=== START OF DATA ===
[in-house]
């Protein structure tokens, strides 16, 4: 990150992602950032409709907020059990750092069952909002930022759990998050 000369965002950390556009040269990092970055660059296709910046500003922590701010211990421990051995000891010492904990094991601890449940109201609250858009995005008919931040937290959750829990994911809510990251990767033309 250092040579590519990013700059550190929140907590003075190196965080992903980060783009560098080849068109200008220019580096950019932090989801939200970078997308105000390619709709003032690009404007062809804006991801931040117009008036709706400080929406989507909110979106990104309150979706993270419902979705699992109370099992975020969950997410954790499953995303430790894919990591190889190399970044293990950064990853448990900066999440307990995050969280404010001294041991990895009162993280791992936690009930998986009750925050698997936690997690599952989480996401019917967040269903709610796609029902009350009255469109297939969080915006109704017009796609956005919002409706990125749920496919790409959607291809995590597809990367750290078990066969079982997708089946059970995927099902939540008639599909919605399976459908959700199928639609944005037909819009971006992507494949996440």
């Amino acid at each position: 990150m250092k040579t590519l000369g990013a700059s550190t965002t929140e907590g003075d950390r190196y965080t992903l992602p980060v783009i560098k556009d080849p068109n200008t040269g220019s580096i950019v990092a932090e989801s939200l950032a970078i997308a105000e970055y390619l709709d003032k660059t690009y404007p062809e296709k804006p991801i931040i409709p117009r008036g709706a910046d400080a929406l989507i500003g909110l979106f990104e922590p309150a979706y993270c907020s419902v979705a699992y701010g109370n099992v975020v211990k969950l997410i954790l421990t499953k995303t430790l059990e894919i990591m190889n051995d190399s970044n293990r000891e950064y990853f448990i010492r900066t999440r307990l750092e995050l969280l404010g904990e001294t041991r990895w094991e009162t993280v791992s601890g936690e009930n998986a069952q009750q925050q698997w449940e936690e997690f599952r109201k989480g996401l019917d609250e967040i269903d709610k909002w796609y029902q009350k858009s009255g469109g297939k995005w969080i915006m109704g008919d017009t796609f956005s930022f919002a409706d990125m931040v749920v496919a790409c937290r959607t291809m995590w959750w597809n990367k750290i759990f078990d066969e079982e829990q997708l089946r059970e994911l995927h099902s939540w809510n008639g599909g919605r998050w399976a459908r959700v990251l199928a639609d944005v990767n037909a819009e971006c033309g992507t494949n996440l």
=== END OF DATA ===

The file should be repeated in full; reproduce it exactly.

[in-house]
């Protein structure tokens, strides 16, 4: 990150992602950032409709907020059990750092069952909002930022759990998050 000369965002950390556009040269990092970055660059296709910046500003922590701010211990421990051995000891010492904990094991601890449940109201609250858009995005008919931040937290959750829990994911809510990251990767033309 250092040579590519990013700059550190929140907590003075190196965080992903980060783009560098080849068109200008220019580096950019932090989801939200970078997308105000390619709709003032690009404007062809804006991801931040117009008036709706400080929406989507909110979106990104309150979706993270419902979705699992109370099992975020969950997410954790499953995303430790894919990591190889190399970044293990950064990853448990900066999440307990995050969280404010001294041991990895009162993280791992936690009930998986009750925050698997936690997690599952989480996401019917967040269903709610796609029902009350009255469109297939969080915006109704017009796609956005919002409706990125749920496919790409959607291809995590597809990367750290078990066969079982997708089946059970995927099902939540008639599909919605399976459908959700199928639609944005037909819009971006992507494949996440």
């Amino acid at each position: 990150m250092k040579t590519l000369g990013a700059s550190t965002t929140e907590g003075d950390r190196y965080t992903l992602p980060v783009i560098k556009d080849p068109n200008t040269g220019s580096i950019v990092a932090e989801s939200l950032a970078i997308a105000e970055y390619l709709d003032k660059t690009y404007p062809e296709k804006p991801i931040i409709p117009r008036g709706a910046d400080a929406l989507i500003g909110l979106f990104e922590p309150a979706y993270c907020s419902v979705a699992y701010g109370n099992v975020v211990k969950l997410i954790l421990t499953k995303t430790l059990e894919i990591m190889n051995d190399s970044n293990r000891e950064y990853f448990i010492r900066t999440r307990l750092e995050l969280l404010g904990e001294t041991r990895w094991e009162t993280v791992s601890g936690e009930n998986a069952q009750q925050q698997w449940e936690e997690f599952r109201k989480g996401l019917d609250e967040i269903d709610k909002w796609y029902q009350k858009s009255g469109g297939k995005w969080i915006m109704g008919d017009t796609f956005s930022f919002a409706d990125m931040v749920v496919a790409c937290r959607t291809m995590w959750w597809n990367k750290i759990f078990d066969e079982e829990q997708l089946r059970e994911l995927h099902s939540w809510n008639g599909g919605r998050w399976a459908r959700v990251l199928a639609d944005v990767n037909a819009e971006c033309g992507t494949n996440l």